New Census numbers have confirmed what the vacant lots and boarded-up houses have told us all along: The population of much of the West Side has plummeted over the last 10 years, especially among blacks who have moved to the Far South suburbs and other parts of the city.
That’s cause for concern among African-American politicians and community leaders, who fear blacks could lose some of their power in government when new legislative boundaries are drawn this year.
Districts at every level of government – congressional seats, county districts and all 50 Chicago wards – will see their boundaries reconfigured this year based on the new 2010 Census numbers. By law, the redistricting process is completed every 10 years to ensure each district contains roughly the same amount of people – though it doesn’t always work out that way.
It’s a messy process, one complete with Chicago-style political maneuvering – the likes of which over the years have resulted in our current, somewhat confusing district boundaries – and one sure to incite a tug-of-war between various races and ethnicities, as groups push for boundaries that will keep them in the majority of their districts.
This year, mapmakers must take the minority groups into account when drawing new boundaries, under a new voting law signed by Gov. Pat Quinn earlier this year. The law also requires the legislature to hold public hearings to gain input.
One of those hearings held in downtown Chicago last month brought out many Asian-Americans – who have been vocal about their desire for more cohesive legislative boundaries around Chinatown, where the population has grown considerably – as well as representatives from Latino and African-American advocacy groups.
“We understand that the redistricting process is political,” Lawrence Hill of African-Americans for Legislative Redistricting told the Illinois Senate Redistricting Committee March 28. “We just do not wish to be its pawns.”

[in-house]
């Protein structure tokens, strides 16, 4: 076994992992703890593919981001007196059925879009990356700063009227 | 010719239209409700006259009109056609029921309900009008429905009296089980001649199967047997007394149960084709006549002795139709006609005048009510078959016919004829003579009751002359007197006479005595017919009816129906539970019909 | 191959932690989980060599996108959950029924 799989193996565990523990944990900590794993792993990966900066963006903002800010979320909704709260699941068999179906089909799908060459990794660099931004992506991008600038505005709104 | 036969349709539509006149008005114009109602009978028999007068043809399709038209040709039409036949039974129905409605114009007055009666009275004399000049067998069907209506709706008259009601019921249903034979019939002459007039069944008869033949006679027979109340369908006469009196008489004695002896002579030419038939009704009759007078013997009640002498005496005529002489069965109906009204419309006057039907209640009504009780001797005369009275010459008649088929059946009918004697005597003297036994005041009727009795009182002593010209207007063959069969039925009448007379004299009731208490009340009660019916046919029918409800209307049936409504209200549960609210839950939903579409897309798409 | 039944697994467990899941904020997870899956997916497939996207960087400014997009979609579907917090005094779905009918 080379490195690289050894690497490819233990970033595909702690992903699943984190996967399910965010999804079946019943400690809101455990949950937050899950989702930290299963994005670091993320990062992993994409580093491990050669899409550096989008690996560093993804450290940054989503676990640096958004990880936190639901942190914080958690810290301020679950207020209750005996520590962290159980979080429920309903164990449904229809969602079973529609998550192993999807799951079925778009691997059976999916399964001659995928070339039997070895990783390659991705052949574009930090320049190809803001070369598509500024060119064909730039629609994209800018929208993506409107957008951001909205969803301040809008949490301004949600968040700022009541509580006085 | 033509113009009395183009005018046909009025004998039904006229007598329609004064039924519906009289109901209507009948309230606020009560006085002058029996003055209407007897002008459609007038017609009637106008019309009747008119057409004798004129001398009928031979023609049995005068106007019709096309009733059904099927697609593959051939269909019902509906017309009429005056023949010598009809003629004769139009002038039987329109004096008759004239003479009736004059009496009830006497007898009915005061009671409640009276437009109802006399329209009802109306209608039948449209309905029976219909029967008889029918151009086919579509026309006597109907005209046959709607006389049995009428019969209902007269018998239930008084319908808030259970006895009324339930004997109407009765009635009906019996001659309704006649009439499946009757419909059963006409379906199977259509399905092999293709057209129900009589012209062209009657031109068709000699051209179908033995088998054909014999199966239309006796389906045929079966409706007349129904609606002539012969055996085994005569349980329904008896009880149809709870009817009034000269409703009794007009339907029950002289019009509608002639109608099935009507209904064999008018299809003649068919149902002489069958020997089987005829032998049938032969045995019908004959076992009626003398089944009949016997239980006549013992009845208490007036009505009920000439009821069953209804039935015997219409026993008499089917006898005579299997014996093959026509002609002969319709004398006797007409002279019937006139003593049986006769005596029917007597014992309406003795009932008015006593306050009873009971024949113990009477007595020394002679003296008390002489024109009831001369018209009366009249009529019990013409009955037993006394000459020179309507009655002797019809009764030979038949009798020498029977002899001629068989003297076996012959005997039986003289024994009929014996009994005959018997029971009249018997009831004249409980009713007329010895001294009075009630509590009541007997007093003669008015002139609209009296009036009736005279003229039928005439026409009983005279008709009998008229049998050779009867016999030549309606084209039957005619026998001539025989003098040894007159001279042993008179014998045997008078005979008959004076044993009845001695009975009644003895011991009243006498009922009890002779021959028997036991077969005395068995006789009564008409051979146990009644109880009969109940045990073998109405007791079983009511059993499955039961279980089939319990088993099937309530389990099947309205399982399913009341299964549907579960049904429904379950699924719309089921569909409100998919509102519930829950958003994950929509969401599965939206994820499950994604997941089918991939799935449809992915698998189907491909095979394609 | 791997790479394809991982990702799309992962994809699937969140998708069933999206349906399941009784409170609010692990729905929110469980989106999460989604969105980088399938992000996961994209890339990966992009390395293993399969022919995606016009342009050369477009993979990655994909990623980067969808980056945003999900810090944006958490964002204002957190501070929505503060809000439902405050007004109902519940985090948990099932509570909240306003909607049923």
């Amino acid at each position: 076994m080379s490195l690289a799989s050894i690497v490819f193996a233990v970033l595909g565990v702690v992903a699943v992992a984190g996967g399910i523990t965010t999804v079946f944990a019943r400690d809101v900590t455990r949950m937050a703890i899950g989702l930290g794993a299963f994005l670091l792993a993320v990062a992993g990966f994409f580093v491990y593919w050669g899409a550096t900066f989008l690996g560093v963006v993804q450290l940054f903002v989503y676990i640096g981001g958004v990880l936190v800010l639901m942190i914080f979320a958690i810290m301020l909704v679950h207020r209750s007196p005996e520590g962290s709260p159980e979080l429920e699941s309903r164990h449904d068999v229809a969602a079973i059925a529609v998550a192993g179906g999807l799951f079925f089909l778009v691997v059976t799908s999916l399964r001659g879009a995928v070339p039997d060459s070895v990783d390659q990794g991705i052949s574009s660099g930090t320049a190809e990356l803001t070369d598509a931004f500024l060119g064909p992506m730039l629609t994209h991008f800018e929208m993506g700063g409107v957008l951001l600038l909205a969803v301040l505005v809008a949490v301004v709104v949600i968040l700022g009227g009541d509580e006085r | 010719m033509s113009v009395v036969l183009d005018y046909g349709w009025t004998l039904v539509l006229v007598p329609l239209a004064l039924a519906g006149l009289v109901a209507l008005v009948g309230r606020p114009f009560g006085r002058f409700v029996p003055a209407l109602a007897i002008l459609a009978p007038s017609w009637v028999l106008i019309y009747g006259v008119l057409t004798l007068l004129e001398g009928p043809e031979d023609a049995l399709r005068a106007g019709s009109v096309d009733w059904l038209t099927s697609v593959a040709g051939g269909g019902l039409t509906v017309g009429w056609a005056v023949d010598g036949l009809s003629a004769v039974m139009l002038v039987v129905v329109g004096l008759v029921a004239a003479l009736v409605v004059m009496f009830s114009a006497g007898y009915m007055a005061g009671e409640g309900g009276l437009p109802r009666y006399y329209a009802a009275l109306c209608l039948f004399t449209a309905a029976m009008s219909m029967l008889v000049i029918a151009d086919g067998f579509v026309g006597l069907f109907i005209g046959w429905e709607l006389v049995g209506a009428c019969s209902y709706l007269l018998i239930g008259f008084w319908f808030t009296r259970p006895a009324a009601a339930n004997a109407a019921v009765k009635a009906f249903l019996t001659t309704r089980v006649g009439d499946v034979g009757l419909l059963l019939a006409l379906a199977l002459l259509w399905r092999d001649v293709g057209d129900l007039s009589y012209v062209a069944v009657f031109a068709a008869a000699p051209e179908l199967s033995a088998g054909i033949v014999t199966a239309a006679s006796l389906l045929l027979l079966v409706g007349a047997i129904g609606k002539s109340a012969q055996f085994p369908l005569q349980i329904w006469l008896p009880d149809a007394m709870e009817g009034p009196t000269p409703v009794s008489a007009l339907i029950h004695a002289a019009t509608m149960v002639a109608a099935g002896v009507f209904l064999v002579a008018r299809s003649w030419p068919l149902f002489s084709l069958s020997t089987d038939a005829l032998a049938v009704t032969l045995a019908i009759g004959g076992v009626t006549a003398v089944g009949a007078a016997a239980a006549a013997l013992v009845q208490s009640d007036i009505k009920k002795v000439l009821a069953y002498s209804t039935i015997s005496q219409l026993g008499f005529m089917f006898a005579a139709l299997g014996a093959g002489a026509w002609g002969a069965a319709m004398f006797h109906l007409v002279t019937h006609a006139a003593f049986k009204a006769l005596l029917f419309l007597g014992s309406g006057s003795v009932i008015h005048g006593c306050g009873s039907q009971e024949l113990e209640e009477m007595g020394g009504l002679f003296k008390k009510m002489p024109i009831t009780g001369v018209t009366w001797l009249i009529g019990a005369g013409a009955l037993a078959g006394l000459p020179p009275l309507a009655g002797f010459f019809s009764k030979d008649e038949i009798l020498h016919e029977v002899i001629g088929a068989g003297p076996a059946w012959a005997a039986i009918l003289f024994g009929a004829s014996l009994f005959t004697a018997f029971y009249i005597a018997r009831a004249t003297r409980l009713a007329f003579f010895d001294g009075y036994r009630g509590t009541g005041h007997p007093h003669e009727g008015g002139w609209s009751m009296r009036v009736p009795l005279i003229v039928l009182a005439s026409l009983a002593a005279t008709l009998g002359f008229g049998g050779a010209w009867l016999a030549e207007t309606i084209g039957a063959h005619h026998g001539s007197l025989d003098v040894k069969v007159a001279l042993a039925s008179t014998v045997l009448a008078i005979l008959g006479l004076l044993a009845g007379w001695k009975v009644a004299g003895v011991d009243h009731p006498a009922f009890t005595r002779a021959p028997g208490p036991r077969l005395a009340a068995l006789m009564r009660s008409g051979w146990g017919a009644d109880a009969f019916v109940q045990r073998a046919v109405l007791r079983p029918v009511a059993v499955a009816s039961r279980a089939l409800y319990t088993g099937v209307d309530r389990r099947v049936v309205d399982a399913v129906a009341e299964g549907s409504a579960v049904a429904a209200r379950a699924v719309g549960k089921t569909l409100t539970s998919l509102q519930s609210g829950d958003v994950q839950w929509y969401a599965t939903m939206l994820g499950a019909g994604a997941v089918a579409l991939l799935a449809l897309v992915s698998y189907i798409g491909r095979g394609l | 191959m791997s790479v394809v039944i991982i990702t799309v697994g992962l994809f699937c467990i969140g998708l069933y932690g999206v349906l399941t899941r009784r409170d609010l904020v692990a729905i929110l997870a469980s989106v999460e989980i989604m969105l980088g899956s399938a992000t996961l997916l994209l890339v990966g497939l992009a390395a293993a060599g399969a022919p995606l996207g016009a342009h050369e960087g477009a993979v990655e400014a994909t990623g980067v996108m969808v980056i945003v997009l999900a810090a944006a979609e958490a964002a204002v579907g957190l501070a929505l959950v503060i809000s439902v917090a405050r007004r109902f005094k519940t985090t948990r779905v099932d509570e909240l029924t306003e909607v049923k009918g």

Among the concerns, Hill said, are that the African-American vote could be “cracked” – that is, splintered between districts so neither has a majority – or “packed” – over-concentrating blacks in a few districts, thereby limiting their influence in other areas.
In predominantly African-American districts on the West Side, the challenge may come in retaining the majority in the face of significant population drops.
Redistricting at the city ward level will be tackled next year, when politicians will again have to work with low population numbers. The 24th Ward saw its total population drop 15 percent since 2000; the population is down 16 percent in the 28th Ward, 12 percent in the 29th and 13 percent in the 37th.
And those figures are tempered by whites, Hispanics and/or Asians moving into the neighborhoods. The drop among African-Americans is even greater: 18 percent of blacks left the 28th Ward in the past decade, and 24 percent left the 37th. (View ward-by-ward maps here or spreadsheet here.)
Being in the majority is important, community activists say, because the group in power has the ability to elect a representative who looks like them and will fight for their causes. It can also be a matter of sink or swim for current incumbents, who like to draw their boundaries around large numbers of supporters.
“It really will (impact voters) whether we take part in the process or not,” said Valerie Leonard, co-founder of the Lawndale Alliance, which is advocating for boundaries that would keep the North Lawndale community intact. “The way these lines are drawn are going to impact the ability for people who are incumbents to win again, now and in the future.”
If the district becomes more diverse – that is, drawn to include more whites, Latinos and Asians – “it will be challenging for an African-American to elect a person of their choice,” Leonard said.
The Lawndale Alliance is hold “Redistricting Boot Camp” workshops to inform residents about the process and how it will affect them, Leonard said. The first will be at 6 p.m. Thursday, April 21 and will provide an overview of the process; a second, at 6 p.m. Thursday, April 28, will serve as a brainstorming session. Both will be held at the 10th District police station, 3315 W. Ogden Ave.
The state Senate Redistricting Committee, chaired by state Sen. Kwame Raoul, will hold its next meeting 4 p.m. today (April 19) at the New Cicero Community Center, 2250 S. 49th Ave., in Cicero. An additional meeting is schedule for the West Side on Monday, May 2, though the location has not been confirmed.